Dr. Joseph Warren wrote a song entitled, “Free America,” to the British Grenadier tune.  The lyrics were published in The Massachusetts Newspapers and ascribed to Warren in 1774. Warren was a physician and an early active American patriot from Boston. He served as President of the Revolutionary Massachusetts Provincial Congress. 

Warren was the person who alerted Paul Revere and William Dawes to leave Boston and ride to the town of Concord to warn that the British garrison was advancing to capture rebel leaders John Hancock and Samuel Adams.

Although Warren was commissioned as a General in the colony’s militia, he asked to serve as a common infantry soldier in the Battle of Bunker Hill where the worst fighting was expected. He perished during the 3rd British wave of the battle with a gunshot wound to the head. It is fitting that Warren set his poem to the British song which stood for bravery and physical strength.

As a bit of morbid trivia, Warren was buried on the battlefield. Nine months later when the British lost control of the area, Warren’s brothers were able to locate and dig up his body which had been badly mutilated by the British. Paul Revere was a dentist. The body was positively identified by a small gold wire that Revere had used to hold a false tooth in place. Warren’s body was exhumed and moved two more times. The final resting place is Forest Hills Cemetery in Jamaica Plain, Massachusetts, August 8, 1856.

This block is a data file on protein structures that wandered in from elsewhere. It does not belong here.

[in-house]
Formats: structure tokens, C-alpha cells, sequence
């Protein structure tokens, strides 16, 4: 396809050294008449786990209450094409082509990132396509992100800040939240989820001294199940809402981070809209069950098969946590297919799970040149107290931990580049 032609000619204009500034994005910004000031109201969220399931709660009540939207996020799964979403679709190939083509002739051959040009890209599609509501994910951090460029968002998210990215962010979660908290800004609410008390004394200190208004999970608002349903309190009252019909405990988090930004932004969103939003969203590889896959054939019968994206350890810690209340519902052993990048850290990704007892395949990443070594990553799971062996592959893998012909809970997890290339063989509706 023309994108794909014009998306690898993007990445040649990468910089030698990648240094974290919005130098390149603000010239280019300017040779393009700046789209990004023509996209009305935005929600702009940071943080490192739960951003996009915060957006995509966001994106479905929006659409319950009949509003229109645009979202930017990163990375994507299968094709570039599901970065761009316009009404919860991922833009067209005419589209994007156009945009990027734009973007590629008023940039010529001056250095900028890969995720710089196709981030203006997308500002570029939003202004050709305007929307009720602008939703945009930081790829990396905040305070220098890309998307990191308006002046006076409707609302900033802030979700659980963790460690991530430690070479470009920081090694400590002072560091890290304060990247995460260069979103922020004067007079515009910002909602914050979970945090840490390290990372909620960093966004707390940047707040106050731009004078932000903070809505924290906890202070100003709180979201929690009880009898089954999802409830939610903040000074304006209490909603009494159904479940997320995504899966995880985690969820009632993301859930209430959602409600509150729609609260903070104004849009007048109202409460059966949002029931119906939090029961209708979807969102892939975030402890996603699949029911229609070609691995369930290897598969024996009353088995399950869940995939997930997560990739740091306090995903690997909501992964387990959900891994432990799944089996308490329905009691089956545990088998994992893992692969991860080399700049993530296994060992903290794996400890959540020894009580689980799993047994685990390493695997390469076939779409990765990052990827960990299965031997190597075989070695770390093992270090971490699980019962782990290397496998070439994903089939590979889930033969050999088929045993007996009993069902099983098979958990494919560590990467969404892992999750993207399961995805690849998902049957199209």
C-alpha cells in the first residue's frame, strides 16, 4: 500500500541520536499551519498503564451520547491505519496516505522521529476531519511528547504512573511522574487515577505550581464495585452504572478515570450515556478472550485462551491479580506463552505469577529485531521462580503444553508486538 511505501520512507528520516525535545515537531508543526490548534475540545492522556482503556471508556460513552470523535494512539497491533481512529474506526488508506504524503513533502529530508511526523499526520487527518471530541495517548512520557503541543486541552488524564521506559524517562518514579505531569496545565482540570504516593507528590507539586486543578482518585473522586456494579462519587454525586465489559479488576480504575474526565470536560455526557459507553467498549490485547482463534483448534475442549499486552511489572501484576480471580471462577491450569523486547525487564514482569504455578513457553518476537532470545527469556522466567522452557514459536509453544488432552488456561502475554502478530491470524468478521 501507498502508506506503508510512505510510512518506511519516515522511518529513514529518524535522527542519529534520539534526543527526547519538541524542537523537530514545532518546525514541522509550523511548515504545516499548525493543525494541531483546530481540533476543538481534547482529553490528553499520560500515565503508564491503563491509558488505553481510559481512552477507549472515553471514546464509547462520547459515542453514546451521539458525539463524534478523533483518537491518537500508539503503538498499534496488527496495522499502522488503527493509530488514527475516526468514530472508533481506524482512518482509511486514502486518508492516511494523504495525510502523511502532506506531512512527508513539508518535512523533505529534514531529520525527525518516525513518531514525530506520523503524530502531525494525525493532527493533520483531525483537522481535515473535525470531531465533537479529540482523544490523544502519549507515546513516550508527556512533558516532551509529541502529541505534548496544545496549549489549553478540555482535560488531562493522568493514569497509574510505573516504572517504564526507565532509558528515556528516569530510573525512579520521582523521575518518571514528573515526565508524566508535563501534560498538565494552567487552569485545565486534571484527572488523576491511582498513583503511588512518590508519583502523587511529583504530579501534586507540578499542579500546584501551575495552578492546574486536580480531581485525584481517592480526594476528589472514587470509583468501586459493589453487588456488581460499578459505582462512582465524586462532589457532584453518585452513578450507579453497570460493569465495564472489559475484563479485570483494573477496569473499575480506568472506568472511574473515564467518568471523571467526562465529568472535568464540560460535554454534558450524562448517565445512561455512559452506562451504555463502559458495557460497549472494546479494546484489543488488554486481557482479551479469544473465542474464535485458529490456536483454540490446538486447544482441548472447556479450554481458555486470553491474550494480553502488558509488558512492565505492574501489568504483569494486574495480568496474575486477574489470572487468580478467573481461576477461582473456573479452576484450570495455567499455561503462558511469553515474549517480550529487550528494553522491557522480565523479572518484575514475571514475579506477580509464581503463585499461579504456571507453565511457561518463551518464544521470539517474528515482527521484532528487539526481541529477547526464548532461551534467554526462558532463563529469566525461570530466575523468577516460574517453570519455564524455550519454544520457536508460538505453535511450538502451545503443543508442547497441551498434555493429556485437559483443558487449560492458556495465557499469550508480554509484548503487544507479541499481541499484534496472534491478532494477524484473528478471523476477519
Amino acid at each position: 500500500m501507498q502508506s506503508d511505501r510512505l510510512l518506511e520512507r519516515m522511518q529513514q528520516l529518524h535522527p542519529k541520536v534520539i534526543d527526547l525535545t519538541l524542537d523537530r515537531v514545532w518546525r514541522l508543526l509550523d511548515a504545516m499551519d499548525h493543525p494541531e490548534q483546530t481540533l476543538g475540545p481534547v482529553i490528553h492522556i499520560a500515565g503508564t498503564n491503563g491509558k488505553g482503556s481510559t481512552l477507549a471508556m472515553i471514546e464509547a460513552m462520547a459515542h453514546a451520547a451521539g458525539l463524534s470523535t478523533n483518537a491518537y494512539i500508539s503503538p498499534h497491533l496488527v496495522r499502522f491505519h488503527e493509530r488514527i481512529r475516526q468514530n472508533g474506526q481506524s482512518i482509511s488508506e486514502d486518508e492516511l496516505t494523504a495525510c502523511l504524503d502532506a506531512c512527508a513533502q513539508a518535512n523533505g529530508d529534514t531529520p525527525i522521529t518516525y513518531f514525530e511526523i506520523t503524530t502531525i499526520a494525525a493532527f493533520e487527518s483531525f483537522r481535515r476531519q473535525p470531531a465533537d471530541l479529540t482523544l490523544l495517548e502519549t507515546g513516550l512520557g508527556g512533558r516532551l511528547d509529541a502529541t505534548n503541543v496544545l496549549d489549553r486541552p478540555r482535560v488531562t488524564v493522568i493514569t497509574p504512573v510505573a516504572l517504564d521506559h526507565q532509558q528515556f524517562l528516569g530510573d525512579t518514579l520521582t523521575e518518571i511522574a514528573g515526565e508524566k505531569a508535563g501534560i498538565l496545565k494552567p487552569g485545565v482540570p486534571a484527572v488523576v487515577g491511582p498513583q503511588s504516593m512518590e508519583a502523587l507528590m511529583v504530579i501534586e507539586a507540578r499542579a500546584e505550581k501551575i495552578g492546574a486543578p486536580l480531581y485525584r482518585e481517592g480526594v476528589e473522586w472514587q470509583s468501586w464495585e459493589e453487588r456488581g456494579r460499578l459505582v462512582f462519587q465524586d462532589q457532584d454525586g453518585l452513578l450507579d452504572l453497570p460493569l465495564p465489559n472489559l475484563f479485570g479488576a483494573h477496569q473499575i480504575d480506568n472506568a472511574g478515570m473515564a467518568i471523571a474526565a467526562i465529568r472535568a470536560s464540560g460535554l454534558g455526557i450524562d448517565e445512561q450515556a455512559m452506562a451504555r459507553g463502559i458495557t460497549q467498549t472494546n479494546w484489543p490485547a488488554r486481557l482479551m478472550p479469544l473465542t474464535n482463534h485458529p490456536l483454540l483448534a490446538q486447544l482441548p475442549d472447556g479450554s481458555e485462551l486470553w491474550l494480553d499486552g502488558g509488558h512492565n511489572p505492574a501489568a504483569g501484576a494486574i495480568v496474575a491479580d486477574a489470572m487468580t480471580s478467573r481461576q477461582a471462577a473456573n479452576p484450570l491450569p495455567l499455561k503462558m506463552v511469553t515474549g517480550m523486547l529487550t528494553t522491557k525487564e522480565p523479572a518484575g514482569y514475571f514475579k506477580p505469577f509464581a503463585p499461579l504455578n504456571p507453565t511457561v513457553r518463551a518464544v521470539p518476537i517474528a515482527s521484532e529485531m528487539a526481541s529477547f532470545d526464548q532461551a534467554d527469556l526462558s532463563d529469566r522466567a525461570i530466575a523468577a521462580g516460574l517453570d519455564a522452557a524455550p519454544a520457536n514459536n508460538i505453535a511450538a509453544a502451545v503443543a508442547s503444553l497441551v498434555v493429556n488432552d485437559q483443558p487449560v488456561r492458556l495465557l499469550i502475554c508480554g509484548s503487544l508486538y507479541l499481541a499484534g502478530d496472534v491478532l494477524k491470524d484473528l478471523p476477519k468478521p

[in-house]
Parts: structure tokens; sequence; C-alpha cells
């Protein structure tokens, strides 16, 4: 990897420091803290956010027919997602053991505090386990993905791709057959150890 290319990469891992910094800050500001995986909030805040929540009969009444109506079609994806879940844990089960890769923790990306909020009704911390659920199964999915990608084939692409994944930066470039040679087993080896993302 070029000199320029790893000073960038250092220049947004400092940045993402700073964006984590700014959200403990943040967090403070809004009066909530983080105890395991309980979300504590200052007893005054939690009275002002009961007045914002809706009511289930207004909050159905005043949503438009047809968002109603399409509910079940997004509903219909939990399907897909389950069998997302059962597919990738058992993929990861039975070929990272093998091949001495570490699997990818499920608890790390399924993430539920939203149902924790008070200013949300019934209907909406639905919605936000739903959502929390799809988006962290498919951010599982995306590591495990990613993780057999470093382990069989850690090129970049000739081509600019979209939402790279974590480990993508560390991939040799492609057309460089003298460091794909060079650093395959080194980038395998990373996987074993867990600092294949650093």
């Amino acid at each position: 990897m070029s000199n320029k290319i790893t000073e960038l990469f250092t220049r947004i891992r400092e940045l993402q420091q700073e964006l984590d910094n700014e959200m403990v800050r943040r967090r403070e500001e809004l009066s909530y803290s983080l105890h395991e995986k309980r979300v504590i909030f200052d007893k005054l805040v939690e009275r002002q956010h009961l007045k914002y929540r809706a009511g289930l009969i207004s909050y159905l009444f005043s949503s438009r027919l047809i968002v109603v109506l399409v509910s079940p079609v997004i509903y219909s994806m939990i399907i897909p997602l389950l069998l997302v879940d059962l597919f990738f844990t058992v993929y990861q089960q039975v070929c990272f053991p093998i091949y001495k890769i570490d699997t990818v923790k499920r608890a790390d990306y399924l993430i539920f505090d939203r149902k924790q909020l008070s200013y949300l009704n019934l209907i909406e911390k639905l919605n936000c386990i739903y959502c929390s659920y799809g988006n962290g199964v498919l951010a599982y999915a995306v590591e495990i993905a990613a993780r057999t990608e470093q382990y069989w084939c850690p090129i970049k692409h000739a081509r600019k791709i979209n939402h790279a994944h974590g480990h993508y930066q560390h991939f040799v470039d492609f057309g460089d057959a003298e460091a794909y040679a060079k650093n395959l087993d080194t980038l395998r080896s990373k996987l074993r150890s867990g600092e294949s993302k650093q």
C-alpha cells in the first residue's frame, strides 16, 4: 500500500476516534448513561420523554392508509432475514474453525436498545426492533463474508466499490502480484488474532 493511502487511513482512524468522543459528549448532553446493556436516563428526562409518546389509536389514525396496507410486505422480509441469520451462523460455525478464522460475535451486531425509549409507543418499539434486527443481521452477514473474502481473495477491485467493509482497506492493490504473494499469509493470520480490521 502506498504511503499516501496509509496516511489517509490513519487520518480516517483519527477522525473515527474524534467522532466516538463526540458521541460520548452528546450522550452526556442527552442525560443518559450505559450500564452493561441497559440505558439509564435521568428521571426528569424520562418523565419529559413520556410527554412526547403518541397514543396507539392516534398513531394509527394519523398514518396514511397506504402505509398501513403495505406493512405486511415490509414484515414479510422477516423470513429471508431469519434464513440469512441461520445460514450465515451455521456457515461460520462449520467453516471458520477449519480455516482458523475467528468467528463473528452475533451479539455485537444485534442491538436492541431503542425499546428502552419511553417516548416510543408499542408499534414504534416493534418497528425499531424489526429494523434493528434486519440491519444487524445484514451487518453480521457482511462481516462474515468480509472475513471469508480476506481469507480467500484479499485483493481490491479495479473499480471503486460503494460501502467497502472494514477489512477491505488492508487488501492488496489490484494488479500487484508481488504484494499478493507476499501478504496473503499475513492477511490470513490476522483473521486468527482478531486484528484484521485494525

Dulcimer Tab for The British Grenadiers tune

Here is our tab for the tune, “The British Grenadiers.” The tab is in DAD and is straightforward. Since this is a march tune, it is important to keep the rhythm steady. I have included the lyrics for “Free America” at the end of this blog post.

In the poem, “Huzza, huzza, huzza ,….” means “hurrah, hurrah, hurrah….” and was used as a celebratory exclamation in colonial America. Like yelling “Go America!” with conviction and vigor.

Free America
by Joseph Warren

That seat of science Athens,
And earth’s proud mistress, Rome,
Where now are all their glories
We scarce can find a tomb.
Then guard your rights, Americans,
Nor stoop to lawless sway,
Oppose, oppose, oppose, oppose
For North America.

Proud Albion bow’d to Caesar,
And numerous lords before,
To Picts, to Danes, to Normans,
And many masters more;
But we can boast Americans
Have never fall’n a prey,
Huzza, huzza, huzza, huzza
For Free America.

We led fair Freedom hither,
And lo, the desert smiled,
A paradise of pleasure
New opened in the wild;
Your harvest, bold Americans,
No power shall snatch away,
Preserve, preserve, preserve your rights
In Free America.

Torn from a world of tyrants
Beneath this western sky
We formed a new dominion,
A land of liberty;
The world shall own we’re freemen here,
And such will ever be,
Huzza, huzza, huzza, huzza
For love and liberty.

God bless this maiden climate,
And through her vast domain
May hosts of heroes cluster
That scorn to wear a chain.
And blast the venal sycophants
Who dare our rights betray;
Assert yourselves, yourselves, yourselves
For brave America,

Lift up your hearts, my heroes,
And swear with proud disdain,
The wretch that would ensnare you
Shall spread his net in vain;
Should Europe empty all her force,
We’d meet them in array,
And shout huzza, huzza, huzza
For brave America.

The land where freedom reigns shall still
Be masters of the main,
In giving laws and freedom
To subject France and Spain;
And all the isles o’er ocean spread
Shall tremble and obey,
The prince who rules by Freedom’s laws
In North America.